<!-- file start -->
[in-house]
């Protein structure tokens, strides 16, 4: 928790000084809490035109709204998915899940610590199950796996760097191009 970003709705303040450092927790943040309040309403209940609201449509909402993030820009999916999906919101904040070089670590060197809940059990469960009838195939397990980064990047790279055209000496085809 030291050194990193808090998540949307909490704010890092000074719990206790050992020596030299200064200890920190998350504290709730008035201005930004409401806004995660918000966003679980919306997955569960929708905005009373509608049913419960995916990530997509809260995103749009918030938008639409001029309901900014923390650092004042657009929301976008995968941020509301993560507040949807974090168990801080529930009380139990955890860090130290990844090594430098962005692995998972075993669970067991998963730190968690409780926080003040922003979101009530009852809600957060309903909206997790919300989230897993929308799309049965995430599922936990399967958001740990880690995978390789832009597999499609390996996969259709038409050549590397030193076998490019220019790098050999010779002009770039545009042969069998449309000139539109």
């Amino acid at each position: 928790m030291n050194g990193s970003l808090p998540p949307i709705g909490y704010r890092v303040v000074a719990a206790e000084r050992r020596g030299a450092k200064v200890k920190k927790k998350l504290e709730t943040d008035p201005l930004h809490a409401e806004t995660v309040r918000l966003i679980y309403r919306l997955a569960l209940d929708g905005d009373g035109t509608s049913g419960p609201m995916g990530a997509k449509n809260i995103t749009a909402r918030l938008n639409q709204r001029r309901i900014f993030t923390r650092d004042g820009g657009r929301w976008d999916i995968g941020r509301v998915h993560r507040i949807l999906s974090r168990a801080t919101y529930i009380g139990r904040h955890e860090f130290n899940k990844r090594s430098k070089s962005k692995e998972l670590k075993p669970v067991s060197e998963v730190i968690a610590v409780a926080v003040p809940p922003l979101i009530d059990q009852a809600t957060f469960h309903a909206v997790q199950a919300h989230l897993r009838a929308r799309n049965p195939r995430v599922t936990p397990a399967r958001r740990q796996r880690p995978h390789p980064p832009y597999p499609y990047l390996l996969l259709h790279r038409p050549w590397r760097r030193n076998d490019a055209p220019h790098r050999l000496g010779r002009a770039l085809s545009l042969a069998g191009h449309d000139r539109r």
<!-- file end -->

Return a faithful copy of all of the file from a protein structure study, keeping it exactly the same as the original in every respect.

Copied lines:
[in-house]
């Protein structure tokens, strides 16, 4: 928790000084809490035109709204998915899940610590199950796996760097191009 970003709705303040450092927790943040309040309403209940609201449509909402993030820009999916999906919101904040070089670590060197809940059990469960009838195939397990980064990047790279055209000496085809 030291050194990193808090998540949307909490704010890092000074719990206790050992020596030299200064200890920190998350504290709730008035201005930004409401806004995660918000966003679980919306997955569960929708905005009373509608049913419960995916990530997509809260995103749009918030938008639409001029309901900014923390650092004042657009929301976008995968941020509301993560507040949807974090168990801080529930009380139990955890860090130290990844090594430098962005692995998972075993669970067991998963730190968690409780926080003040922003979101009530009852809600957060309903909206997790919300989230897993929308799309049965995430599922936990399967958001740990880690995978390789832009597999499609390996996969259709038409050549590397030193076998490019220019790098050999010779002009770039545009042969069998449309000139539109």
């Amino acid at each position: 928790m030291n050194g990193s970003l808090p998540p949307i709705g909490y704010r890092v303040v000074a719990a206790e000084r050992r020596g030299a450092k200064v200890k920190k927790k998350l504290e709730t943040d008035p201005l930004h809490a409401e806004t995660v309040r918000l966003i679980y309403r919306l997955a569960l209940d929708g905005d009373g035109t509608s049913g419960p609201m995916g990530a997509k449509n809260i995103t749009a909402r918030l938008n639409q709204r001029r309901i900014f993030t923390r650092d004042g820009g657009r929301w976008d999916i995968g941020r509301v998915h993560r507040i949807l999906s974090r168990a801080t919101y529930i009380g139990r904040h955890e860090f130290n899940k990844r090594s430098k070089s962005k692995e998972l670590k075993p669970v067991s060197e998963v730190i968690a610590v409780a926080v003040p809940p922003l979101i009530d059990q009852a809600t957060f469960h309903a909206v997790q199950a919300h989230l897993r009838a929308r799309n049965p195939r995430v599922t936990p397990a399967r958001r740990q796996r880690p995978h390789p980064p832009y597999p499609y990047l390996l996969l259709h790279r038409p050549w590397r760097r030193n076998d490019a055209p220019h790098r050999l000496g010779r002009a770039l085809s545009l042969a069998g191009h449309d000139r539109r």